Pleased With Winter, Meyer Looks To Spring

Spring football is two weeks away, but Ohio State head coach Urban Meyer feels as though his team is ready for the March 28 opening of drills. Speaking today to preview his team's upcoming 15 practices, Meyer praised the Buckeyes' work during the offseason and addressed some personnel matters going forward.

Fifteen days before he steps onto the fields at the Harmon Family Football Practice Park to lead an Ohio State practice for the first time, new head coach Urban Meyer stepped to the mic Tuesday afternoon to preview what it will be like for those players once drills begin March 28.

Ohio State will utilize Mondays, Wednesdays, Fridays and Saturdays for the 15 sessions leading up to the annual spring game, which will be held April 21 in Ohio Stadium.

And now, after a few months on the job and with the team's offseason conditioning program now over, Meyer said he's finally starting to get a handle on the roster he's been left for the 2012 season that he and his staff will begin molding in spring.

"I have a pretty good feel," he said. "The football specifics, no idea. I have not seen Braxton Miller throw a ball. I haven't seen guys catch a ball. I've seen them run, but I think that all will come. If they couldn't throw or couldn't catch, they certainly wouldn't be at Ohio State."

Once those players hit the field, positions will certainly be on the line. Meyer said that while the coaching staff will enter the spring with a depth chart in mind – one that was determined by the way players performed in a variety of offseason tasks – the true pecking order will be determined in the latter days of March and first three weeks of April.

Those depth charts will hold all the way until fall, which Meyer described as a time to prepare to win football games, not determine spots. And if that sounds like pressure, just wait until you hear what Meyer has in store for spring.

"Every Wednesday and Saturday in spring (after the first week) there will be a winner and a loser when you leave the practice field," he said. "It's a competition. Once again, it's creating environments and situations where I want to see who the fighters are and who the guys are who are going to compete.

"There will be rewards at the end of the day. You can get off the field with Gatorade if you win and if not, you drink out of a water hose and do some running. That includes the coaching staff."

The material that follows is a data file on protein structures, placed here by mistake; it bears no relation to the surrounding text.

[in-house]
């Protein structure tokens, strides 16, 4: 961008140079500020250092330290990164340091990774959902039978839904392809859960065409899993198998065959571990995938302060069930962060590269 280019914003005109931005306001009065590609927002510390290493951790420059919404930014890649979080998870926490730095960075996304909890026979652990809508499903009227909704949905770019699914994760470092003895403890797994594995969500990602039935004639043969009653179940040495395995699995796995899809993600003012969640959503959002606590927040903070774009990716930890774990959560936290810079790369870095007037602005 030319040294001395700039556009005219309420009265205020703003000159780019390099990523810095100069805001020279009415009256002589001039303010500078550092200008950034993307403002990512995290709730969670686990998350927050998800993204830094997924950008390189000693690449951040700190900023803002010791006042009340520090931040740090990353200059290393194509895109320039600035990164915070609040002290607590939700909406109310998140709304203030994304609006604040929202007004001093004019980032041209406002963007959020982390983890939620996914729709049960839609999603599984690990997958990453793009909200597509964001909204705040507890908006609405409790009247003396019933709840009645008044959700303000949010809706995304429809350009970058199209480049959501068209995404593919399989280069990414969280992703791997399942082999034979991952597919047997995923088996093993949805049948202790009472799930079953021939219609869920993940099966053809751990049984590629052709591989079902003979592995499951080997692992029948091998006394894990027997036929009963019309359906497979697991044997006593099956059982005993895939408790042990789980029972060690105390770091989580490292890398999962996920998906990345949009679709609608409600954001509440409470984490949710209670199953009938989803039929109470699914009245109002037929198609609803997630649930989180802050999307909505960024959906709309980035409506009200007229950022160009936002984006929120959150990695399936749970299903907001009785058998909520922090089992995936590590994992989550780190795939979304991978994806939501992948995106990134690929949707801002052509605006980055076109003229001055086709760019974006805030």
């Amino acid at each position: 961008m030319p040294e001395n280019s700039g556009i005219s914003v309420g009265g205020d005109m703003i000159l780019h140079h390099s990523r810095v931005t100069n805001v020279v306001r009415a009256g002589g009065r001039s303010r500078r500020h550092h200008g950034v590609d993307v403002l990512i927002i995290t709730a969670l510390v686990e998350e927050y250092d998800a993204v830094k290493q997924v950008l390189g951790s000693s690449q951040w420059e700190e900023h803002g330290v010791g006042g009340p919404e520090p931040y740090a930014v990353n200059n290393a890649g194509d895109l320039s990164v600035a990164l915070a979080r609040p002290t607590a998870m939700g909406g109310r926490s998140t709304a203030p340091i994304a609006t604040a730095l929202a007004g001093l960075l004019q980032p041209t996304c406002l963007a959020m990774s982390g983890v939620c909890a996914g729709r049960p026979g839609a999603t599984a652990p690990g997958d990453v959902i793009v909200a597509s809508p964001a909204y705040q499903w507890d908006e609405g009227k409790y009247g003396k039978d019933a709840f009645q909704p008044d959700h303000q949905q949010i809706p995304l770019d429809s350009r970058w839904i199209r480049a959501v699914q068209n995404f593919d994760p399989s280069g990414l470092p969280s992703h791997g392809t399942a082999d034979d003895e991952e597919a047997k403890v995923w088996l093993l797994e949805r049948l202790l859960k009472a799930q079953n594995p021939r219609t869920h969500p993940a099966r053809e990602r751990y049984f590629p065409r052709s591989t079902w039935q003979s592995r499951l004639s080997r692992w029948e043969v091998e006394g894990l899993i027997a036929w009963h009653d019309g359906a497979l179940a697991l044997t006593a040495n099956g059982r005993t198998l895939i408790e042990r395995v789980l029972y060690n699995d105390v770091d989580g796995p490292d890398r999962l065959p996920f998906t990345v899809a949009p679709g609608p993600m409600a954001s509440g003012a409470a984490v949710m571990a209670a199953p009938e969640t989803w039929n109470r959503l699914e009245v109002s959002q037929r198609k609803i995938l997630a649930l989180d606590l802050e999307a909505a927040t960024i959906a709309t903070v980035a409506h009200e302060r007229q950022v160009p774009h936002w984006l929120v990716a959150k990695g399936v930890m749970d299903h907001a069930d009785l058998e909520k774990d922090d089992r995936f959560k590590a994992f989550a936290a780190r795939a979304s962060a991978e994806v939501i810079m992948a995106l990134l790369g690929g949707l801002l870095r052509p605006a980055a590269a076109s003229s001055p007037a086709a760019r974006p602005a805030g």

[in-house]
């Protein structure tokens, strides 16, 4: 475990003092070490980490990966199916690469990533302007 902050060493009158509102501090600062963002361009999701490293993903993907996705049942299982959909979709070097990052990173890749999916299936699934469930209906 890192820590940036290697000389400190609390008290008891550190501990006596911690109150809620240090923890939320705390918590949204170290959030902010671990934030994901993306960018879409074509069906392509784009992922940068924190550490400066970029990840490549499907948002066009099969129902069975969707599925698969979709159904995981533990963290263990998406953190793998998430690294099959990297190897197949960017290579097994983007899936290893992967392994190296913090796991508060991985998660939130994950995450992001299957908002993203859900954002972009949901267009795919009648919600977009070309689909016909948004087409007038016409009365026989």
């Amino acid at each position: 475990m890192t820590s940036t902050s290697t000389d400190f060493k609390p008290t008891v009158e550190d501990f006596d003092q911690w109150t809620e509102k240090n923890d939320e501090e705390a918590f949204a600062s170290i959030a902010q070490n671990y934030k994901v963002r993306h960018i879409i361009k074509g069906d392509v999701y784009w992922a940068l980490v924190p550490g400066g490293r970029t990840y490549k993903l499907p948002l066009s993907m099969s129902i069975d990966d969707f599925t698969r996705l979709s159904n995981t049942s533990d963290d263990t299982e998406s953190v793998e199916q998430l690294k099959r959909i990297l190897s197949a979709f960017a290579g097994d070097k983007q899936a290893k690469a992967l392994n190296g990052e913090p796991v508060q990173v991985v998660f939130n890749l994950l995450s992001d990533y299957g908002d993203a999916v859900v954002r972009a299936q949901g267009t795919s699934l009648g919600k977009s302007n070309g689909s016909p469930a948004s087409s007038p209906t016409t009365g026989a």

Such drills will be a continuation of the way the program has evolved since Meyer and his staff took over in late November, with the bulk of the group installed by January. Director of football performance Mickey Marotti has put his charges through the paces with competitive drills designed to get the best out of the players and foster a sense of team unity.

Meyer also said that he noticed the offensive line had noticeably slimmed down and that the team was in great shape after workouts with Marotti as well as strength and conditioning assistants Anthony Schlegel, Jeff Uhlenhake, Rick Court and Kenny Parker.

"We had an excellent offseason," he said. "Our new staff has done a phenomenal job. We take great pride in our offseason program, and in our very strong opinion that championships are won in the offseason. I grade ourselves a plus."

Next, the team will separate for spring break, then get back together March 26 for its Champions Dinner, at which players who have bought in and are doing things the right way will be rewarded with new gear and a nice meal.

While such dramatic steps sound like a departure from the way things were done under former head coach Jim Tressel, Meyer said he didn't get the sense that his style was a major change from the old days.

"I don't get that feeling at all," he said. "I've had no resistance whatsoever from the players. I've kept several coaches on the staff with zero resistance. I've asked because I had a lot of respect for what was done in the past. I think, sure, there are some differences.

"I'm sure the tempo of practice is going to be a culture shock. We're one of those offenses where we're going to try to run as many plays as we can in practice, a lot of contact during practice – a lot. Other than that, I think it's just a bunch of good guys doing their job the best they can."

Personnel Matters
**Meyer confirmed Ohio State will receive three more early enrollees in time for spring ball in offensive lineman Taylor Decker, defensive end Se'Von Pittman and linebacker Luke Roberts. They will join Dunn, quarterback Cardale Jones, wideout Michael Thomas, offensive lineman Jacoby Boren, linebacker Joshua Perry and defensive back Tyvis Powell, all of whom enrolled in January.

**Meyer said the position he's most excited about is the tight end group – pointing to the talents of Jacob Stoneburner, Jeff Heuerman and Nick Vannett – while he's been pleased with the play of OSU's fullbacks. Their emergence could lead to Meyer to use more of those types of players than in the past.

**Meyer said he does not expect any more attrition from the team. The Buckeyes are at 82 scholarships after the departures of such players as Jaamal Berry, David Durham, Jeremy Cash, Dominic Clarke, DerJuan Gambrell, Taylor Graham and Jordan Whiting.

"I hope (the attrition is done), but you never know," he said. "I think if a kid makes it through what they've been through, now they get to go play football."

**Meyer confirmed Darryl Baldwin, whose number has changed from No. 90 to 76 on OSU's official roster, has moved from defensive line to offensive line. Baldwin joins converted tight end Reid Fragel, who is now close to 300 pounds. Meyer couldn't name any other position switches off the top of his head.

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